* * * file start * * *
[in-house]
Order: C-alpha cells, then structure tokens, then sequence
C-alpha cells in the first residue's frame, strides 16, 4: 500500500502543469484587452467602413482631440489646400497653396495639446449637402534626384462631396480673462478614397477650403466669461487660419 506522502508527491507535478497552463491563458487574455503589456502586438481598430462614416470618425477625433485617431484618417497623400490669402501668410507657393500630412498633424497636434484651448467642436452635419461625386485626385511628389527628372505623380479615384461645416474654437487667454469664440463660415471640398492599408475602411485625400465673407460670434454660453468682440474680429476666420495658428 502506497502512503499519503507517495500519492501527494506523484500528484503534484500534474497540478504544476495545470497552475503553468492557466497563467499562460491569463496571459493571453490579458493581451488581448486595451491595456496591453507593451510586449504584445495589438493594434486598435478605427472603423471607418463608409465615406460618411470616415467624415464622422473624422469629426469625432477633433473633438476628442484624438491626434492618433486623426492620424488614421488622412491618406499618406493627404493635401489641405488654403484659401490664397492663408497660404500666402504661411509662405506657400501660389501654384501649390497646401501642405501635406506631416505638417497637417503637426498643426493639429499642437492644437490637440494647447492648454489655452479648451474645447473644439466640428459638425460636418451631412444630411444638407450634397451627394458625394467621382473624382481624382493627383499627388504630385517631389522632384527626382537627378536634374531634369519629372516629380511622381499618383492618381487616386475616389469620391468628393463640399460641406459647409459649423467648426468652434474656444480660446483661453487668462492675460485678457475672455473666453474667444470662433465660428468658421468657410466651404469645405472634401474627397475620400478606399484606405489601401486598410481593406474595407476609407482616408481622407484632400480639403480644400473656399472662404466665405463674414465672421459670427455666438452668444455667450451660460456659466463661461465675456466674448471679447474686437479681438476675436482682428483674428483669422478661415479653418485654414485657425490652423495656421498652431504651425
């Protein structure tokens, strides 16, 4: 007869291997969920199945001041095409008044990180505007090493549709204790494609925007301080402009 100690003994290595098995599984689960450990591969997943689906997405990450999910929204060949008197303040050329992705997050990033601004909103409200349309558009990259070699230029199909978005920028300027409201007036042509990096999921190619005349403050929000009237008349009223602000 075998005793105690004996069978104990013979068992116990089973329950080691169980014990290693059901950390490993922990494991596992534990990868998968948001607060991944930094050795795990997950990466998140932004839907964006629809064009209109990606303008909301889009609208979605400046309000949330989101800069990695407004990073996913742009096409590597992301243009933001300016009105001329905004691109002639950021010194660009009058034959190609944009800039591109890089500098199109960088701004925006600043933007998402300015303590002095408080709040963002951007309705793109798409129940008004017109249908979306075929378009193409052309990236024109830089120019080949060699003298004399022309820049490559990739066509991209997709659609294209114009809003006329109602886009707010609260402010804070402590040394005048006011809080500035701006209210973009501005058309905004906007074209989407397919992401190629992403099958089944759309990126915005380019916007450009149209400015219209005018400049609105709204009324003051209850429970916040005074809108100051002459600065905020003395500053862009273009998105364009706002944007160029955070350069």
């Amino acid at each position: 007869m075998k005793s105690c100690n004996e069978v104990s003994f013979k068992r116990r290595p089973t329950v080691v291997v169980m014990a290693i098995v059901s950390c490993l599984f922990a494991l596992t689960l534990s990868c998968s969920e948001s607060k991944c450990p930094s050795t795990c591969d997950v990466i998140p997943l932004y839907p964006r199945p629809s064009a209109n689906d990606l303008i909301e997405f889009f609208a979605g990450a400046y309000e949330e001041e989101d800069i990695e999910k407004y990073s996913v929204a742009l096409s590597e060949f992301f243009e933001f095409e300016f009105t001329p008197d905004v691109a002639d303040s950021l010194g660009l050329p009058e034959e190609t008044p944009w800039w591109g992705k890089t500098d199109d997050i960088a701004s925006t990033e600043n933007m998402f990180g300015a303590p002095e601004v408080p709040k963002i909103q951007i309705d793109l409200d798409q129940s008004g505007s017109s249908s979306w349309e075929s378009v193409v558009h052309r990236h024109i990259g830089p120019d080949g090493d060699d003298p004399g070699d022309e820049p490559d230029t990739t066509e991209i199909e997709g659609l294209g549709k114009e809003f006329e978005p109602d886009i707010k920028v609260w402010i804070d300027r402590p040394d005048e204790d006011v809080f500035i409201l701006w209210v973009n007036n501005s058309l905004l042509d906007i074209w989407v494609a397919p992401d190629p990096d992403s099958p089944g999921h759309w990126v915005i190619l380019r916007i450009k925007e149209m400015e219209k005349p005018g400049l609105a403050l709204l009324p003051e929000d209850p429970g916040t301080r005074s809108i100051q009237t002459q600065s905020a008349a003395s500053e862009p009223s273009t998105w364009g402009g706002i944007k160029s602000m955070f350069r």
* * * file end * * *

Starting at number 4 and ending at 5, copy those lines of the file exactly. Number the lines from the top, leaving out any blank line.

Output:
């Protein structure tokens, strides 16, 4: 007869291997969920199945001041095409008044990180505007090493549709204790494609925007301080402009 100690003994290595098995599984689960450990591969997943689906997405990450999910929204060949008197303040050329992705997050990033601004909103409200349309558009990259070699230029199909978005920028300027409201007036042509990096999921190619005349403050929000009237008349009223602000 075998005793105690004996069978104990013979068992116990089973329950080691169980014990290693059901950390490993922990494991596992534990990868998968948001607060991944930094050795795990997950990466998140932004839907964006629809064009209109990606303008909301889009609208979605400046309000949330989101800069990695407004990073996913742009096409590597992301243009933001300016009105001329905004691109002639950021010194660009009058034959190609944009800039591109890089500098199109960088701004925006600043933007998402300015303590002095408080709040963002951007309705793109798409129940008004017109249908979306075929378009193409052309990236024109830089120019080949060699003298004399022309820049490559990739066509991209997709659609294209114009809003006329109602886009707010609260402010804070402590040394005048006011809080500035701006209210973009501005058309905004906007074209989407397919992401190629992403099958089944759309990126915005380019916007450009149209400015219209005018400049609105709204009324003051209850429970916040005074809108100051002459600065905020003395500053862009273009998105364009706002944007160029955070350069």
């Amino acid at each position: 007869m075998k005793s105690c100690n004996e069978v104990s003994f013979k068992r116990r290595p089973t329950v080691v291997v169980m014990a290693i098995v059901s950390c490993l599984f922990a494991l596992t689960l534990s990868c998968s969920e948001s607060k991944c450990p930094s050795t795990c591969d997950v990466i998140p997943l932004y839907p964006r199945p629809s064009a209109n689906d990606l303008i909301e997405f889009f609208a979605g990450a400046y309000e949330e001041e989101d800069i990695e999910k407004y990073s996913v929204a742009l096409s590597e060949f992301f243009e933001f095409e300016f009105t001329p008197d905004v691109a002639d303040s950021l010194g660009l050329p009058e034959e190609t008044p944009w800039w591109g992705k890089t500098d199109d997050i960088a701004s925006t990033e600043n933007m998402f990180g300015a303590p002095e601004v408080p709040k963002i909103q951007i309705d793109l409200d798409q129940s008004g505007s017109s249908s979306w349309e075929s378009v193409v558009h052309r990236h024109i990259g830089p120019d080949g090493d060699d003298p004399g070699d022309e820049p490559d230029t990739t066509e991209i199909e997709g659609l294209g549709k114009e809003f006329e978005p109602d886009i707010k920028v609260w402010i804070d300027r402590p040394d005048e204790d006011v809080f500035i409201l701006w209210v973009n007036n501005s058309l905004l042509d906007i074209w989407v494609a397919p992401d190629p990096d992403s099958p089944g999921h759309w990126v915005i190619l380019r916007i450009k925007e149209m400015e219209k005349p005018g400049l609105a403050l709204l009324p003051e929000d209850p429970g916040t301080r005074s809108i100051q009237t002459q600065s905020a008349a003395s500053e862009p009223s273009t998105w364009g402009g706002i944007k160029s602000m955070f350069r």